Painting Or Photography? Page 2
What explains this convergence? Most musicians are not audiophiles, and no conference, magazine, or journal that I know of bridges high-end audio and the music industry. The convergence may be due simply to the fact that both camps are good listeners: one listens primarily to live instruments and performances, the other to recordings. Pop musicians are attuned to subtle differences between guitars, amps, and microphones, just as audiophiles discriminate between speaker cables or phono cartridges.
Now, with the home recording boom, musicians are listening to signal-processing equipment, monitors, and amplifiers as carefully as audiophiles do—it makes sense that they should come to speak the same language. A quick, nearly random flip through the home recording magazine Tape Op reveals such familiar nuggets as "signal degradation adds up quickly, especially when passing through cheap capacitors." (No.19, p.22) Advertising copy for microphones and preamps touts class-A circuitry and high-quality input transformers.
On the other hand, the convergence can perhaps be traced to larger cultural and intellectual trends. Many philosophers, historians, and sociologists say that one hallmark of our so-called "postmodern" culture is that all human creations—be they books, paintings, scientific theories, or musical recordings—express specific points of view, purposes, and values. None is fully objective, true, and unbiased. Indeed, how could a book or a theory avoid bias? That's what makes it a human creation in the first place.
According to this view, all knowledge is constructed. Poems and theories and paintings are not containers preserving inspiration fallen from the heavens, or information that lay waiting to be discovered. They aren't recordings, as it were, of objective information about nature or life. Their form and content are constructed by people in particular places and times who have their own beliefs, agendas, and struggles.
So it goes in the recording studio. The artist singing or playing behind the control-room glass (or, for project studios, in the bathroom down the hall) is not simply being recorded. He or she is supplying raw material for a sonic construction whose character is further determined by microphone choice and placement, by the kind of mike preamp used, and by a slew of other variables intervening between performance and final product. Even social and psychological dynamics among artists, engineers, and producers enter into the equation. It's about creating music and sound, not recording it. It's more like painting than photography.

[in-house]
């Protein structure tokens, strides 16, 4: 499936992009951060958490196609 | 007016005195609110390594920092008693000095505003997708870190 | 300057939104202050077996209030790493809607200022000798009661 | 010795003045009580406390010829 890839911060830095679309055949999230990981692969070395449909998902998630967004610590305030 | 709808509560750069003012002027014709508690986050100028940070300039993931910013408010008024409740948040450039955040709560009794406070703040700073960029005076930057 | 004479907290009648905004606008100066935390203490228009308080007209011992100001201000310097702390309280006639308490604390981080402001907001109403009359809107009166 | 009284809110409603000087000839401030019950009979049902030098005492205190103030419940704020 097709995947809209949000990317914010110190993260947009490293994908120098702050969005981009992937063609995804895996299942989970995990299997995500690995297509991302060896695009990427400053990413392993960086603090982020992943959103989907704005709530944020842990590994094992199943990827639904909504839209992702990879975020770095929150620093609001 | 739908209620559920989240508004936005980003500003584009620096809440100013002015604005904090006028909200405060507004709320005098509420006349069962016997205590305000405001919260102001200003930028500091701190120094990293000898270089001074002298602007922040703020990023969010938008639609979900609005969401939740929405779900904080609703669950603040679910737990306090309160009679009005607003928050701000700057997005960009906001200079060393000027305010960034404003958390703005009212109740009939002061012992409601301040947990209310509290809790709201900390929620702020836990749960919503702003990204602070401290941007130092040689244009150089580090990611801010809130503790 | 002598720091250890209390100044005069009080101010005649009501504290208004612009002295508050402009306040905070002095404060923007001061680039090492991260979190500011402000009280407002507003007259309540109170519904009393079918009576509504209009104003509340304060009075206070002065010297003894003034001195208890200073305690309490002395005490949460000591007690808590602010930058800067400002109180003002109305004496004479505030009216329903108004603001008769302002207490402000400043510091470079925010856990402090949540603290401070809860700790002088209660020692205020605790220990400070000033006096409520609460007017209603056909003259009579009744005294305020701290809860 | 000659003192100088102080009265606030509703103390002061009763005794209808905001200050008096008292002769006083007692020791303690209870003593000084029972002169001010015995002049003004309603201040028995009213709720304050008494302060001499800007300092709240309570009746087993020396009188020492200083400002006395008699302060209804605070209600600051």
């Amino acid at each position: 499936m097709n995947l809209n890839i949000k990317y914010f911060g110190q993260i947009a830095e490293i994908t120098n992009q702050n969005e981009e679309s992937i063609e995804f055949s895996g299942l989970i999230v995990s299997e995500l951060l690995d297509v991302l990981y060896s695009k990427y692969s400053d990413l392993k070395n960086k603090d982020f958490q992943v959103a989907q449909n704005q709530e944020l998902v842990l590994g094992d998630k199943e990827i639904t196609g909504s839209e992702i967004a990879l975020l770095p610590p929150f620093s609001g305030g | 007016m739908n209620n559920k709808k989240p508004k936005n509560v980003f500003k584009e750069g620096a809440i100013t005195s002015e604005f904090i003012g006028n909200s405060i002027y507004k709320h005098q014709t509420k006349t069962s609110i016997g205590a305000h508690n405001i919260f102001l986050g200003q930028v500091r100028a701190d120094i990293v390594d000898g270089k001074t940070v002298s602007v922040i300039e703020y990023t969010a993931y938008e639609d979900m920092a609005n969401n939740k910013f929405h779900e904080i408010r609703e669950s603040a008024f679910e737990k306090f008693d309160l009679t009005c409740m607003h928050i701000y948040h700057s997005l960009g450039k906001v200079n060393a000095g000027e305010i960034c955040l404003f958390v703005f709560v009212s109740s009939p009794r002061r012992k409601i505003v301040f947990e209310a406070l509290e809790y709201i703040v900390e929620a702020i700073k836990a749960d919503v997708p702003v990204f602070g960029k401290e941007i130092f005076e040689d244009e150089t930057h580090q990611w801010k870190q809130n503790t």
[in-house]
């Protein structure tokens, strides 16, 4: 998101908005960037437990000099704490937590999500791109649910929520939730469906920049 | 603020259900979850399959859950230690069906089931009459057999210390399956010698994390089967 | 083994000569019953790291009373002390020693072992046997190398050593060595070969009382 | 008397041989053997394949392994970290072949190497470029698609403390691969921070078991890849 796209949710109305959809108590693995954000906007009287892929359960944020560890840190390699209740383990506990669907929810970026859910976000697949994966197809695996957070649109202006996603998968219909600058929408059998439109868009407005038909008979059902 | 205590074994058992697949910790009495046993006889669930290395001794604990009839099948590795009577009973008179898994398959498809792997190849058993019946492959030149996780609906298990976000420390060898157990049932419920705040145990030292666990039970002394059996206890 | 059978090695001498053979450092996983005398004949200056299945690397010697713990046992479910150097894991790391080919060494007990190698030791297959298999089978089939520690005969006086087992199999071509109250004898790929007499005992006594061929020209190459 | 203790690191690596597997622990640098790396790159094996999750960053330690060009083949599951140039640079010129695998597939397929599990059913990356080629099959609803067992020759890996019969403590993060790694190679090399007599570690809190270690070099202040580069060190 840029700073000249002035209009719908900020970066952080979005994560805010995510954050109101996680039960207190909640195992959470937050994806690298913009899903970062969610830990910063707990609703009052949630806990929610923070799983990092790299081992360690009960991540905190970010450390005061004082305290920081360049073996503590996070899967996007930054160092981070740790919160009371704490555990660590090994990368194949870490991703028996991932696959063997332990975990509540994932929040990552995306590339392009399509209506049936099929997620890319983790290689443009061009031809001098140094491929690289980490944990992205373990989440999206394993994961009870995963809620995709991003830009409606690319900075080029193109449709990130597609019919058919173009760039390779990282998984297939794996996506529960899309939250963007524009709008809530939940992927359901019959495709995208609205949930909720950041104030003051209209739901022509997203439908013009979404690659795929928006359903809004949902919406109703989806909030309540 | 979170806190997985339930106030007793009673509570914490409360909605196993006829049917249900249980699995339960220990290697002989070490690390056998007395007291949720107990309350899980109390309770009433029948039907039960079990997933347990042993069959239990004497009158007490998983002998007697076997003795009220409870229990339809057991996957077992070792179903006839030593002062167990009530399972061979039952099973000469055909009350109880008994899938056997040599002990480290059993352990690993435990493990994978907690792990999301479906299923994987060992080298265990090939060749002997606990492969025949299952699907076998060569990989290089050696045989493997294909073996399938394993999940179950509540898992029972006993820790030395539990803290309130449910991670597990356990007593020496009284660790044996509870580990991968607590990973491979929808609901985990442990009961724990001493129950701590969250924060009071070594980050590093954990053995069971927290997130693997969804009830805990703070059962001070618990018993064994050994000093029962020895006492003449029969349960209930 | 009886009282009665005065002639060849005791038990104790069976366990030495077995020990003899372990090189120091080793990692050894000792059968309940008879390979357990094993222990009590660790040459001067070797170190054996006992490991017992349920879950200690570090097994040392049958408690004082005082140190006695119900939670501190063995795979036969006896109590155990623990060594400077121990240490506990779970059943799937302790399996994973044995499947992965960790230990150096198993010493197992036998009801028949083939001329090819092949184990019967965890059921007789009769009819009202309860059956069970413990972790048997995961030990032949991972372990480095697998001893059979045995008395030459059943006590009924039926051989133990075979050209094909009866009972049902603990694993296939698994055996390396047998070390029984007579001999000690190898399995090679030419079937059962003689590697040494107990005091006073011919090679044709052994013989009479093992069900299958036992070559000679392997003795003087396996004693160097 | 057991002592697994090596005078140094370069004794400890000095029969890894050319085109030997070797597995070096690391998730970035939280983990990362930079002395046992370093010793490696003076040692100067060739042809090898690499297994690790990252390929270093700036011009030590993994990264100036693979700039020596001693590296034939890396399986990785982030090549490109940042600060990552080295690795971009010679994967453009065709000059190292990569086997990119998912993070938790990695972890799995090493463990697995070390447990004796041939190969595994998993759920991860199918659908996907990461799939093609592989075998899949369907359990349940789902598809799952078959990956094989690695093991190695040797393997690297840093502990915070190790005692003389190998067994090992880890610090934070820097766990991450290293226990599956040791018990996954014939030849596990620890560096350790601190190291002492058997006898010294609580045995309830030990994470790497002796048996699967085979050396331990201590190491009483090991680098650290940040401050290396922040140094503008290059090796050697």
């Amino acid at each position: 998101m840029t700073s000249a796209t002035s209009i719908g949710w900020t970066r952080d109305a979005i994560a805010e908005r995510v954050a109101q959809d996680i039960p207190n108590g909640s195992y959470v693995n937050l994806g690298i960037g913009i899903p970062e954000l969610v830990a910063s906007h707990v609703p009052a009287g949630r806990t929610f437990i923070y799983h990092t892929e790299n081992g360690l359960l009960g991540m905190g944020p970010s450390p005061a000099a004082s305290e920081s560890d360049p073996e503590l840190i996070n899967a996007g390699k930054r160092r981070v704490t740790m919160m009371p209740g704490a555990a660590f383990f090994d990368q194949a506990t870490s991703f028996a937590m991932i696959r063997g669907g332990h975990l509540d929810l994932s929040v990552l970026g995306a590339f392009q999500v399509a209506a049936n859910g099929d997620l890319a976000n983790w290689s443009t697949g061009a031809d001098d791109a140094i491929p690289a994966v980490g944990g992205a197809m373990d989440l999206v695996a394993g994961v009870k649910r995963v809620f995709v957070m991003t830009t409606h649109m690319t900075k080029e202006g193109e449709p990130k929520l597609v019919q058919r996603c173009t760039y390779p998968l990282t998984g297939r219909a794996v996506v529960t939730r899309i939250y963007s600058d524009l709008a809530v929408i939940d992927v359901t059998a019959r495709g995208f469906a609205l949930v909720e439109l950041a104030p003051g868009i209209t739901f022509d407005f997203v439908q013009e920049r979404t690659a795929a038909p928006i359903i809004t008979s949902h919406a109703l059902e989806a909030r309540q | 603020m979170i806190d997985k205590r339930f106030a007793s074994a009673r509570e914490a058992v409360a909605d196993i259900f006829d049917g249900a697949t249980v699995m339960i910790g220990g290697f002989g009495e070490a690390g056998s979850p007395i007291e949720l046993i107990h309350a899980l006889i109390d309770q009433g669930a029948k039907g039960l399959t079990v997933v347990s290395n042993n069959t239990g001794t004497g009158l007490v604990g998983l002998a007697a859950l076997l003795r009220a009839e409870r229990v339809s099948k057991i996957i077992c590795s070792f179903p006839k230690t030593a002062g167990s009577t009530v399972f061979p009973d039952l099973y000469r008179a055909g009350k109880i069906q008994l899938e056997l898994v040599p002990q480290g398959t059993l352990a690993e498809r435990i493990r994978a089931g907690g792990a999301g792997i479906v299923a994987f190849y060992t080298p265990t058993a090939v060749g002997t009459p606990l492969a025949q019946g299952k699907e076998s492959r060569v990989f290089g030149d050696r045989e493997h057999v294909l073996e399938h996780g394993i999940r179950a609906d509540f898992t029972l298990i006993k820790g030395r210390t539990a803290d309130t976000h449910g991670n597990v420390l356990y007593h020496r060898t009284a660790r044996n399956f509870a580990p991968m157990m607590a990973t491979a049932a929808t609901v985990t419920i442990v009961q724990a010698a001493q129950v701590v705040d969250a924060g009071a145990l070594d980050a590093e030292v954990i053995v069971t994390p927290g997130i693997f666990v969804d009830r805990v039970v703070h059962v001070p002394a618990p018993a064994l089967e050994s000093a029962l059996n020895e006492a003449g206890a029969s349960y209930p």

At the other end of the signal chain, audiophiles work the same way. By choosing amplifiers, cables, and other components, by carefully placing speakers and room treatments, we tailor the sound in our listening rooms to suit our sonic desires. Take any handful of audiophiles (or go to an audio show) and it's obvious that different systems in different rooms sound different—sometimes drastically. Though we speak of sonic truth, total transparency, and accuracy, these ideals begin to sound hollow when you give them the knuckle-rap test.
What, exactly, would ideal, distortion-free recording (and playback) sound like? When you played such a recording through such a system and closed your eyes, you would be unable to tell whether your listening chair was in your living room or in Madison Square Garden, 50 rows away from AC/DC; whether you were relaxing at home or in the old CBS studios as Glenn Gould played Bach. No audiophile can honestly want sound that accurate and undistorted. Reality and illusion are different. Those who can't see the difference are not blissed-out audiophiles—they're insane.
In the recording studio and the listening room, the task is to create music with—not in spite of—the distortion-inducing tools at our disposal. That is the art and craft that join high-end audio to the world of recording. As a perspective on culture and communication, this axis gets my vote over the high-profile English professors (such as Stanley Fish) who celebrate the postmodern collapse of truth and objectivity in bold, broad strokes—as if superstitions are, in the end, no better than modern science; as if Shakespeare has nothing over fairy tales. Distortion and bias may be universal, but that doesn't mean that all books, plays, theories, or recordings are on a par. Some are better than others. Ask any audiophile or recording engineer.